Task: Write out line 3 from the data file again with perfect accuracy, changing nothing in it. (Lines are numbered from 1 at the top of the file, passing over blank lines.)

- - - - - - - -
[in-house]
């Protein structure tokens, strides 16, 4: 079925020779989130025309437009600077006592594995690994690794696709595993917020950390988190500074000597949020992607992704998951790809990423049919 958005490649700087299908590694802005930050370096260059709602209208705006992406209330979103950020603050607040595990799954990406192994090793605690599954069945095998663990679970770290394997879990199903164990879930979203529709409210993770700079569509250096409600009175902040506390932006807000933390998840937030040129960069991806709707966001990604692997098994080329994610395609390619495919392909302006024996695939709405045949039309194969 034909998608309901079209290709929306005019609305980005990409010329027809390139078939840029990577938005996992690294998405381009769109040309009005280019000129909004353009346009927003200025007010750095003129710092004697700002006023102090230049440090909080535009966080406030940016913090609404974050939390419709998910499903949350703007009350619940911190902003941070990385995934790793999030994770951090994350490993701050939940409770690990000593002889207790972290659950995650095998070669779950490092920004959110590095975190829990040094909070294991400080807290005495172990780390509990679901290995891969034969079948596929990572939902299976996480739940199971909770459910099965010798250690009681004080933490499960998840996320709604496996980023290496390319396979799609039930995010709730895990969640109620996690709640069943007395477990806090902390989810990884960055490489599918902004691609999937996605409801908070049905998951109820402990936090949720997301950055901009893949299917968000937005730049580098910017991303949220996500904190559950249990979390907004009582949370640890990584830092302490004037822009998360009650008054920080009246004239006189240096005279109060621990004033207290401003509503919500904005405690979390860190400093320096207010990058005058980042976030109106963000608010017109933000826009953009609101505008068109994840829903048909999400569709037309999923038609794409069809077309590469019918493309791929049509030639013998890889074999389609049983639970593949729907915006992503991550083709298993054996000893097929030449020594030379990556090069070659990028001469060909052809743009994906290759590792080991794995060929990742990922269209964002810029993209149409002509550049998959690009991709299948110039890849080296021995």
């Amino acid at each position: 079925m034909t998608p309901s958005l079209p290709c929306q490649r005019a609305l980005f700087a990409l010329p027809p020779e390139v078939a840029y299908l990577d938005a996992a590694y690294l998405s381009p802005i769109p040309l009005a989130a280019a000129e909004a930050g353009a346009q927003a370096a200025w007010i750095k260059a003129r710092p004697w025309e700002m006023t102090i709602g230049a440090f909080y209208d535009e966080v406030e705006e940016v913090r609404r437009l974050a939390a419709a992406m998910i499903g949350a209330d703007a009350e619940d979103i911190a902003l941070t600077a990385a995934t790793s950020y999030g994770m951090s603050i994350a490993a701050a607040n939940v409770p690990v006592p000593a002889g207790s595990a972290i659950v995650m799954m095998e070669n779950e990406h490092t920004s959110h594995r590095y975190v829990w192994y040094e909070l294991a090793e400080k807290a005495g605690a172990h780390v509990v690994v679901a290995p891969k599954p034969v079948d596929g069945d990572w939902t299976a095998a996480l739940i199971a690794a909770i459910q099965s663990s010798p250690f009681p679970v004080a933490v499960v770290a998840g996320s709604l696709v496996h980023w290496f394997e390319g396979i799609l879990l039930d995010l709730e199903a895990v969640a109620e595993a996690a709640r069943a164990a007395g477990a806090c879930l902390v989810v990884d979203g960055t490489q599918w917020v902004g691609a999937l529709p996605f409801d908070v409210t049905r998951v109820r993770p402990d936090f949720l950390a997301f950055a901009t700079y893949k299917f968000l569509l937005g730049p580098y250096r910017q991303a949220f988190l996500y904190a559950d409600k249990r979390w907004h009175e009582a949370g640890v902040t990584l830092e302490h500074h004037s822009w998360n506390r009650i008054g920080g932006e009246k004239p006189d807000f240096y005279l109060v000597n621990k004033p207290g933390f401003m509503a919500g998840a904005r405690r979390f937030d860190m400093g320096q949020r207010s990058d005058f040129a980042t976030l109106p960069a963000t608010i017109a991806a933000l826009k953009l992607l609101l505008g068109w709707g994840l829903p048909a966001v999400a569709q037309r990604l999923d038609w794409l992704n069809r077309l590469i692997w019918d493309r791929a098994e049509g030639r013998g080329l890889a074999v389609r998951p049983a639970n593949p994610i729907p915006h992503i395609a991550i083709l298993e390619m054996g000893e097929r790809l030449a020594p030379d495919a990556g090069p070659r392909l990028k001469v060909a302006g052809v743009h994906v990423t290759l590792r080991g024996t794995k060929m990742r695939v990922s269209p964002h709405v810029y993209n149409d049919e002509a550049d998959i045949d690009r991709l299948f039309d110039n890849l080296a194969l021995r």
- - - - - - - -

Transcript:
């Amino acid at each position: 079925m034909t998608p309901s958005l079209p290709c929306q490649r005019a609305l980005f700087a990409l010329p027809p020779e390139v078939a840029y299908l990577d938005a996992a590694y690294l998405s381009p802005i769109p040309l009005a989130a280019a000129e909004a930050g353009a346009q927003a370096a200025w007010i750095k260059a003129r710092p004697w025309e700002m006023t102090i709602g230049a440090f909080y209208d535009e966080v406030e705006e940016v913090r609404r437009l974050a939390a419709a992406m998910i499903g949350a209330d703007a009350e619940d979103i911190a902003l941070t600077a990385a995934t790793s950020y999030g994770m951090s603050i994350a490993a701050a607040n939940v409770p690990v006592p000593a002889g207790s595990a972290i659950v995650m799954m095998e070669n779950e990406h490092t920004s959110h594995r590095y975190v829990w192994y040094e909070l294991a090793e400080k807290a005495g605690a172990h780390v509990v690994v679901a290995p891969k599954p034969v079948d596929g069945d990572w939902t299976a095998a996480l739940i199971a690794a909770i459910q099965s663990s010798p250690f009681p679970v004080a933490v499960v770290a998840g996320s709604l696709v496996h980023w290496f394997e390319g396979i799609l879990l039930d995010l709730e199903a895990v969640a109620e595993a996690a709640r069943a164990a007395g477990a806090c879930l902390v989810v990884d979203g960055t490489q599918w917020v902004g691609a999937l529709p996605f409801d908070v409210t049905r998951v109820r993770p402990d936090f949720l950390a997301f950055a901009t700079y893949k299917f968000l569509l937005g730049p580098y250096r910017q991303a949220f988190l996500y904190a559950d409600k249990r979390w907004h009175e009582a949370g640890v902040t990584l830092e302490h500074h004037s822009w998360n506390r009650i008054g920080g932006e009246k004239p006189d807000f240096y005279l109060v000597n621990k004033p207290g933390f401003m509503a919500g998840a904005r405690r979390f937030d860190m400093g320096q949020r207010s990058d005058f040129a980042t976030l109106p960069a963000t608010i017109a991806a933000l826009k953009l992607l609101l505008g068109w709707g994840l829903p048909a966001v999400a569709q037309r990604l999923d038609w794409l992704n069809r077309l590469i692997w019918d493309r791929a098994e049509g030639r013998g080329l890889a074999v389609r998951p049983a639970n593949p994610i729907p915006h992503i395609a991550i083709l298993e390619m054996g000893e097929r790809l030449a020594p030379d495919a990556g090069p070659r392909l990028k001469v060909a302006g052809v743009h994906v990423t290759l590792r080991g024996t794995k060929m990742r695939v990922s269209p964002h709405v810029y993209n149409d049919e002509a550049d998959i045949d690009r991709l299948f039309d110039n890849l080296a194969l021995r």